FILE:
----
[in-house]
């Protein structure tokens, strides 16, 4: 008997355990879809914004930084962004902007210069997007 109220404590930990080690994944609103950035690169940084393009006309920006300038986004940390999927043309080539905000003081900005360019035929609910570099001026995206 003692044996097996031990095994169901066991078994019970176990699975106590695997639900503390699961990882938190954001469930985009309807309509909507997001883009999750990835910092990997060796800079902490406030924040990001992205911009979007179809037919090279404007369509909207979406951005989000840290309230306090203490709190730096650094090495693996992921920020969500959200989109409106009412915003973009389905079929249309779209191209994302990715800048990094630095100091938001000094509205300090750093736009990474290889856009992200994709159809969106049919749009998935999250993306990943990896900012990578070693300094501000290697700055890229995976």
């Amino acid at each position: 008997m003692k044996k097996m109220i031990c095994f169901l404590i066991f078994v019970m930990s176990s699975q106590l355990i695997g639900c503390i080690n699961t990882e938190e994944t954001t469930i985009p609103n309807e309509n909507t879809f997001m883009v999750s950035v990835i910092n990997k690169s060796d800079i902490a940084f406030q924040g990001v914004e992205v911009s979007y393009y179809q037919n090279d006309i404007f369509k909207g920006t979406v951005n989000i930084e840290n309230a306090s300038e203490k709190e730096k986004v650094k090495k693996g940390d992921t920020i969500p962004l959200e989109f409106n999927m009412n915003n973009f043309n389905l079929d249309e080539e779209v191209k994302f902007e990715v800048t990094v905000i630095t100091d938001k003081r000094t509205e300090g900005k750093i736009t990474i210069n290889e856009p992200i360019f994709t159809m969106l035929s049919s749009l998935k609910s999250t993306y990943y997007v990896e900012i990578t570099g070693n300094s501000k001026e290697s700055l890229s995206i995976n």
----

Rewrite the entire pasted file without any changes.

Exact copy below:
[in-house]
């Protein structure tokens, strides 16, 4: 008997355990879809914004930084962004902007210069997007 109220404590930990080690994944609103950035690169940084393009006309920006300038986004940390999927043309080539905000003081900005360019035929609910570099001026995206 003692044996097996031990095994169901066991078994019970176990699975106590695997639900503390699961990882938190954001469930985009309807309509909507997001883009999750990835910092990997060796800079902490406030924040990001992205911009979007179809037919090279404007369509909207979406951005989000840290309230306090203490709190730096650094090495693996992921920020969500959200989109409106009412915003973009389905079929249309779209191209994302990715800048990094630095100091938001000094509205300090750093736009990474290889856009992200994709159809969106049919749009998935999250993306990943990896900012990578070693300094501000290697700055890229995976």
């Amino acid at each position: 008997m003692k044996k097996m109220i031990c095994f169901l404590i066991f078994v019970m930990s176990s699975q106590l355990i695997g639900c503390i080690n699961t990882e938190e994944t954001t469930i985009p609103n309807e309509n909507t879809f997001m883009v999750s950035v990835i910092n990997k690169s060796d800079i902490a940084f406030q924040g990001v914004e992205v911009s979007y393009y179809q037919n090279d006309i404007f369509k909207g920006t979406v951005n989000i930084e840290n309230a306090s300038e203490k709190e730096k986004v650094k090495k693996g940390d992921t920020i969500p962004l959200e989109f409106n999927m009412n915003n973009f043309n389905l079929d249309e080539e779209v191209k994302f902007e990715v800048t990094v905000i630095t100091d938001k003081r000094t509205e300090g900005k750093i736009t990474i210069n290889e856009p992200i360019f994709t159809m969106l035929s049919s749009l998935k609910s999250t993306y990943y997007v990896e900012i990578t570099g070693n300094s501000k001026e290697s700055l890229s995206i995976n």